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Microarrays 2015, 4(4), 618-629; https://doi.org/10.3390/microarrays4040618
Abstract: This report describes an experimental procedure for constructing integrated lipid, carbohydrate, and protein microarrays. In essence, it prints liposomes on nitrocellulose-coated micro-glass slides, a biochip substrate for spotting protein and carbohydrate microarrays, and the substances that can form liposomes (homo-liposomes) or can be incorporated into liposomes (hetero-liposomes) are suitable for microarray construction using existing microarray spotting devices. Importantly, this technology allows simultaneous detection of serum antibody activities among the three major classes of antigens, i.e., lipids, carbohydrates, and proteins. The potential of this technology is illustrated by its use in revealing a broad-spectrum of pre-existing anti-lipid antibodies in blood circulation and monitoring the epitope spreading of autoantibody reactivities among protein, carbohydrate, and lipid antigens in experimental autoimmune encephalomyelitis (EAE).
Like proteins and carbohydrates, lipids are a category of the essential elements of living cells. Lipid molecules of diverse structures are also important targets for immunological recognition and antibody responses [1,2,3]. Many bacterial pathogens produce phospholipids, glycolipids and/or lipopolysaccharides (LPS) of distinct antigenic structures [3,4]. Some are specific for a given pathogen and thereby serve as immunological targets for pathogen identification and diagnosis of infectious diseases, and as vaccines for the induction of anti-infection immune responses. There are also conserved lipid moieties among microbes, such as lipid A components of LPS, which are ligands of the Toll-like receptors of the innate immune system [5,6]. Host recognition of such lipids leads to rapid first-line anti-infection responses.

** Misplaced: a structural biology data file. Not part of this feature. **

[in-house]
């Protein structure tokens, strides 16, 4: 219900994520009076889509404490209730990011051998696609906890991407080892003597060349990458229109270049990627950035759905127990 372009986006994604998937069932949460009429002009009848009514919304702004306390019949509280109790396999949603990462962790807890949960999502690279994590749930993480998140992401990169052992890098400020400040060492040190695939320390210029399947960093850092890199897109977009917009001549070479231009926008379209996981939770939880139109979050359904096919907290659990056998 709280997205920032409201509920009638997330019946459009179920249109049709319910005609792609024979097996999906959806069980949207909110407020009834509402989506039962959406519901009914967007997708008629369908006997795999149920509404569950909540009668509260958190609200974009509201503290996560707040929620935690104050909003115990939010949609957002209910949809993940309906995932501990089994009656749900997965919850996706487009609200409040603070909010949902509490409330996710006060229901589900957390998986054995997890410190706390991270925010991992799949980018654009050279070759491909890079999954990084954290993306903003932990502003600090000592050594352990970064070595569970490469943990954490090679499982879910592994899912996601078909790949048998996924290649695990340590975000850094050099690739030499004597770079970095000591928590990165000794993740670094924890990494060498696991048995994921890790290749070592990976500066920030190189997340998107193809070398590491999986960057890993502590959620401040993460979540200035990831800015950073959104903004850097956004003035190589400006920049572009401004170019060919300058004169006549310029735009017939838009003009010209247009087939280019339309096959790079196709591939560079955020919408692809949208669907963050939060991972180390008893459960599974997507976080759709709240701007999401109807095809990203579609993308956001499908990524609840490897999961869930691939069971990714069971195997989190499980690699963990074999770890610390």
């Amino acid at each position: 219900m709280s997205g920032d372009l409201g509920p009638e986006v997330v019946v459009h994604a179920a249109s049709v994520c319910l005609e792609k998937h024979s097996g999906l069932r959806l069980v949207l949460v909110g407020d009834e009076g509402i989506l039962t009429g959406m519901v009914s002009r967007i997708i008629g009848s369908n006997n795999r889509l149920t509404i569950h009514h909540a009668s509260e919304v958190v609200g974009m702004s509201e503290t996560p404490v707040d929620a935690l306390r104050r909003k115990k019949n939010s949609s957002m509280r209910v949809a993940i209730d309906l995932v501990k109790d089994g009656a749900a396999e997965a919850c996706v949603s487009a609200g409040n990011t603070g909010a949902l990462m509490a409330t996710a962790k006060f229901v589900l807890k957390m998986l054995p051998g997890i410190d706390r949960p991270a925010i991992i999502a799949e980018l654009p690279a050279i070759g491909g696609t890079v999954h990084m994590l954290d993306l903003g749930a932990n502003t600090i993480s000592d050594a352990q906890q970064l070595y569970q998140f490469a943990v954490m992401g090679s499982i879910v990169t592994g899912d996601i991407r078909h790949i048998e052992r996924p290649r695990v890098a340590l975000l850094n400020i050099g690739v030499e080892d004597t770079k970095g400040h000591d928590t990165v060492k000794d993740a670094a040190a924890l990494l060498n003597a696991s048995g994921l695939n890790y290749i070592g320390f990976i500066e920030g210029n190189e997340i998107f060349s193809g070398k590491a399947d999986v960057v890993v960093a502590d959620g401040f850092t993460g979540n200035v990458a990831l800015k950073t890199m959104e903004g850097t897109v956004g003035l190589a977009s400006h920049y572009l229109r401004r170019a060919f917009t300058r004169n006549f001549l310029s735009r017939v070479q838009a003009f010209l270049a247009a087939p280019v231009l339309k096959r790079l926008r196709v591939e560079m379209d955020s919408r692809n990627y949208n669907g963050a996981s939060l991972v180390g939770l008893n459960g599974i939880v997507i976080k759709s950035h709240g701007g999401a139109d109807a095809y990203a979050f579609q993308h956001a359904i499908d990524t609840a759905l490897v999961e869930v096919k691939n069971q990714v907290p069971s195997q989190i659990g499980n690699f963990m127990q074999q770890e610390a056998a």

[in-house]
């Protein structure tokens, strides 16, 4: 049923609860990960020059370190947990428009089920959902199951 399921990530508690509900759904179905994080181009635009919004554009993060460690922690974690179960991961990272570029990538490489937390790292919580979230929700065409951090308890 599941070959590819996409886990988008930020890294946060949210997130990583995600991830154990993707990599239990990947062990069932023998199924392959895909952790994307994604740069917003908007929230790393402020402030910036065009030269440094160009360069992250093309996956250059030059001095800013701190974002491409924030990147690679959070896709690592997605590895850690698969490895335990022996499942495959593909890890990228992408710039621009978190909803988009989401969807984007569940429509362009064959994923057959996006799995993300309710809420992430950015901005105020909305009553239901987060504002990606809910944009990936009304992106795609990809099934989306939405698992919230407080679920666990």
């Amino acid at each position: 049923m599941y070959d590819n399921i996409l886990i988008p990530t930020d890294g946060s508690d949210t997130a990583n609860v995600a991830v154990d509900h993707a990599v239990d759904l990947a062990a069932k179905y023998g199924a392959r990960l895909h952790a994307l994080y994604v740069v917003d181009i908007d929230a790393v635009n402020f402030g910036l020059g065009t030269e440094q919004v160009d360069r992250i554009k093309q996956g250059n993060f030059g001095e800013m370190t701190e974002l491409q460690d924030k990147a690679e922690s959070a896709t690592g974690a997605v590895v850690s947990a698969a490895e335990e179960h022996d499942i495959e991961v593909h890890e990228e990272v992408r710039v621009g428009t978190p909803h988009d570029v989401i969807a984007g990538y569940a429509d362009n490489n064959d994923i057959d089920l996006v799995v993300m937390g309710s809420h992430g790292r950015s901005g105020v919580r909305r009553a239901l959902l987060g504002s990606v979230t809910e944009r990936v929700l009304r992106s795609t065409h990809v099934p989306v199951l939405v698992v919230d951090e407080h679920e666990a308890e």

Lipid moieties of cellular components may also be molecular targets of autoimmune diseases [7,8,9,10,11,12,13]. In systemic lupus erythematosus (SLE), anti-cardiolipin antibodies have been detected in addition to the autoantibodies to protein and nucleic acid components . In multiple sclerosis (MS) and autoimmune encephalomyelitis (EAE), there are increased T cell and autoantibody reactivities that are directed at myelin lipids [10,12,14]. A major histocompatibility (MHC)-like protein, CD1, binds certain types of lipid molecules and presents them to T cells or NK cells . CD1 expression is increased at the site of brain lesions in both MS and its rodent model, EAE [10,11]. These autoimmune responses may be responsible for demyelination in central and/or peripheral neural tissues [12,13].
Lipid-based antigenic cross-reactivities or molecular mimicry between cellular components and specific microbial antigens may contribute to either pathogenesis of infectious diseases or clearance of cellular lipid products [7,8,15,16,17]. Campylobacter jejuni infection induced an autoimmune neurological disorder, Guillain-Barré syndrome, in about a third of cases [7,8]. This pathogen expresses a lipopolysaccharide molecule that mimics various gangliosides present in high concentrations in peripheral nerves. Infection by this bacterium may, thus, elicit undesired autoimmune responses to gangliosides of the host tissue. In addition, numerous viral infections induce this syndrome, since viruses collect gangliosides as they incorporate plasma membrane from the host cell.
Moreover, self-lipid components may be modified to generate neo-immunogenic lipid epitopes [16,17,18,19]. For example, oxidation of low-density lipoprotein (LDL) generates a variety of oxidatively modified lipids and lipid-protein adducts that are immunogenic and proinflammatory, which in turn contribute to atherogenesis [16,17]. Cells undergoing apoptosis also display oxidized moieties on their surface membranes, as determined by binding of oxidation-specific monoclonal antibodies. Some anti-lipid autoantibodies play roles in the clearance of non-essential or harmful cellular lipid derivatives and are, in fact, beneficial to the hosts [16,19,20]. Immunization with cell-wall polysaccharide of Streptococcus pneumoniae elicited T15 anti-phosphorylcholine antibodies, which cross-react with oxidized epitopes of low-density lipoprotein (oxLDL). Interestingly, this antibody response was found to be effective in eliminating oxLDL in circulation and in atherosclerotic lesions [17,19].